Nightcrawler (film)

Each time where the boundary has been crossed on our screen, we give up that much of our own dignity and privacy as a society. As the ubiquitous Marshall McLuhan saying goes "Medium is the message". While the original theory behind the saying applies on the one hand to the legitimacy that is taken on by Bloom's amateur videos in the news medium, in our world, it takes on new application. We live in the medium where audience can download or click on images created by the likes of Bloom. Each time we click on it, tweet it, Like it, share it or plain old down load it, it sends a message back to the creator that the new line they crossed is accepted or condoned by the audience: something that McLuhan may not have foreseen.

I think every generation has their version of a psycho. Mr. Bates, a Freudian child with mother issues tormented by his sexual desires; Mr. Bateman, a Wall St. financier drenched in ambition and greed; or Mr. Foster, a middle aged man with his suburban dreams in pieces.

Night Crawler follows Lou Bloom (acted by Jake Gyllenhaal) an unemployed man who tries desperately to get ahead in life. We don’t know what he used to do or what his story is but we don’t really care; we enter a metropolitan city where we constantly meet strangers with no past that come and go out of our lives just as quickly as one can follow and unfollow someone on Twitter.

Bloom represents the generation of the recession: the self-starting millennial without an easy path into the middle class who have been brought up on the idea that they are important no matter what. Bloom makes a buck by selling things he gains by wheeling and dealing. His attire is tidy and his mannerism, corporate. He cites motivational management slogans and self-help statements that roll of his tongue like a sales pitch. He is well versed in self-promotion and networking to get ahead in life. He is a fast learner and is good with technology. One night, Bloom sees a cameraman that is filming a car accident and becomes interested in it.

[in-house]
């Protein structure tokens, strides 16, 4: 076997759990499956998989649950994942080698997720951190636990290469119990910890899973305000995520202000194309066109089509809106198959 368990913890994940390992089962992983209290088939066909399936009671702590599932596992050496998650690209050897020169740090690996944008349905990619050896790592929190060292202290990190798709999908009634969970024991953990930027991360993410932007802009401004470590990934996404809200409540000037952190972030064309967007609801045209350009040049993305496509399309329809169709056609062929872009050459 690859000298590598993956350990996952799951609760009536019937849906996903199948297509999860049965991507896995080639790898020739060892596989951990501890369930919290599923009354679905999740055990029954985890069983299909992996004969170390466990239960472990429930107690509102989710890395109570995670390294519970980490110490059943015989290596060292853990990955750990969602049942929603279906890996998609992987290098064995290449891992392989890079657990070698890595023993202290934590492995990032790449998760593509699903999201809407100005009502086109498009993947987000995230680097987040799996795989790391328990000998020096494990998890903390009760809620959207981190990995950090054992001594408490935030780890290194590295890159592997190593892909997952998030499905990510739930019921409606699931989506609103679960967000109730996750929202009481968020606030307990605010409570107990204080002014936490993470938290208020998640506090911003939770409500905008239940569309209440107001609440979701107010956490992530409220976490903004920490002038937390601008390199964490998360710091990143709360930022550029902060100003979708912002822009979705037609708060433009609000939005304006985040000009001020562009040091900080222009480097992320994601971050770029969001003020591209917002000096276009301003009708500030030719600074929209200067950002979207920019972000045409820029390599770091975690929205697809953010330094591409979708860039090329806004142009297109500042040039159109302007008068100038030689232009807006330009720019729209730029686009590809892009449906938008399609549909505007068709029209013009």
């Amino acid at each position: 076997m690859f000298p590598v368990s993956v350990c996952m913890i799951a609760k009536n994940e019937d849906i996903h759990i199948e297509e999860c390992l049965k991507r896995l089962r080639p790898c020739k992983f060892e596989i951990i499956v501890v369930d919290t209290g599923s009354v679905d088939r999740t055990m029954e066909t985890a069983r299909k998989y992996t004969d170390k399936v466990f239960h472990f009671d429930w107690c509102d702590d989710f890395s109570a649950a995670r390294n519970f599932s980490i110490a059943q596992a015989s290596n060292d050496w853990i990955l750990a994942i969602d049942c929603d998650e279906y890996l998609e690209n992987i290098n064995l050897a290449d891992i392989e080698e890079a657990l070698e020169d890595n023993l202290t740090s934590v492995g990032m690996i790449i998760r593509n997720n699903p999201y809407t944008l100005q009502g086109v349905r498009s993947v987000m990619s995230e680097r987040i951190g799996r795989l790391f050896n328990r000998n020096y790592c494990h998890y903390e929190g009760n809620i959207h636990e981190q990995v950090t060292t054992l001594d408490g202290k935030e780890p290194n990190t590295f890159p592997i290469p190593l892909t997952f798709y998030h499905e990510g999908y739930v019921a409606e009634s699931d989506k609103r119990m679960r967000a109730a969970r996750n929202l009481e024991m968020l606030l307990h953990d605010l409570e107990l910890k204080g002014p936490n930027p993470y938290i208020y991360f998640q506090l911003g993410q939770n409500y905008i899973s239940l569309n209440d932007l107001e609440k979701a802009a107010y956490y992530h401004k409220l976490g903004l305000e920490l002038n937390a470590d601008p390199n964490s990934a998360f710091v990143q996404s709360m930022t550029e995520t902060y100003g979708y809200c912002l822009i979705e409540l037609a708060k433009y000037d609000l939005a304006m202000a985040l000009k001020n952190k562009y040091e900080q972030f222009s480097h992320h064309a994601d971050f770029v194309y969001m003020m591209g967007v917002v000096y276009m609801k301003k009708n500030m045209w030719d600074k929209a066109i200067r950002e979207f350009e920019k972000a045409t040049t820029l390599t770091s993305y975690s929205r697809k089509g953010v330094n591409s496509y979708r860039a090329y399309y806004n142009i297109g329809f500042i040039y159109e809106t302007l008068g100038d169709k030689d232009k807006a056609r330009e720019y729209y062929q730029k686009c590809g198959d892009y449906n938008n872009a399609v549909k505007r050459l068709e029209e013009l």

The gruesome events that fill our TVs screens at night often happen in public, so anyone can film them and get paid for it! Bloom gets himself a small camcorder and starts following the emergency radio. He is quickly hooked by the adrenaline and realises that he’s found himself his dream job and he has a talent for it. He weaves himself into TV studio contacts with a balance of self-promotion and psychological disguise. News studios that are desperately competing for audience in light-speed digital news space where the mantra is: “If it bleeds, it leads”. The speed of it all, the sensationalism, overwhelms all else; ethics, journalistic professionalism, the boundary of institution or even technocracy. The audience target wins the day and the audience loves blood.

Jake Gyllenhaal is wonderful as a psychotic crash chaser; he becomes more and more hungry for drama and sensation. The more graphic and violent the better. He ignores the boundary of privacy and humanity: a trait that in many situations would led to interpersonal disaster, but beneficial in the task of finding scenes as personal and graphic as possible. It’s as if he is following something down a rabbit hole, hypnotised by the capture. Gradually Bloom’s business expands and he gets himself an assistant, and stakes get higher as various interests threaten to knock down his business. How far will he go to maintain what he has built? Likely as far as the blood thirst of his viewers will take him.

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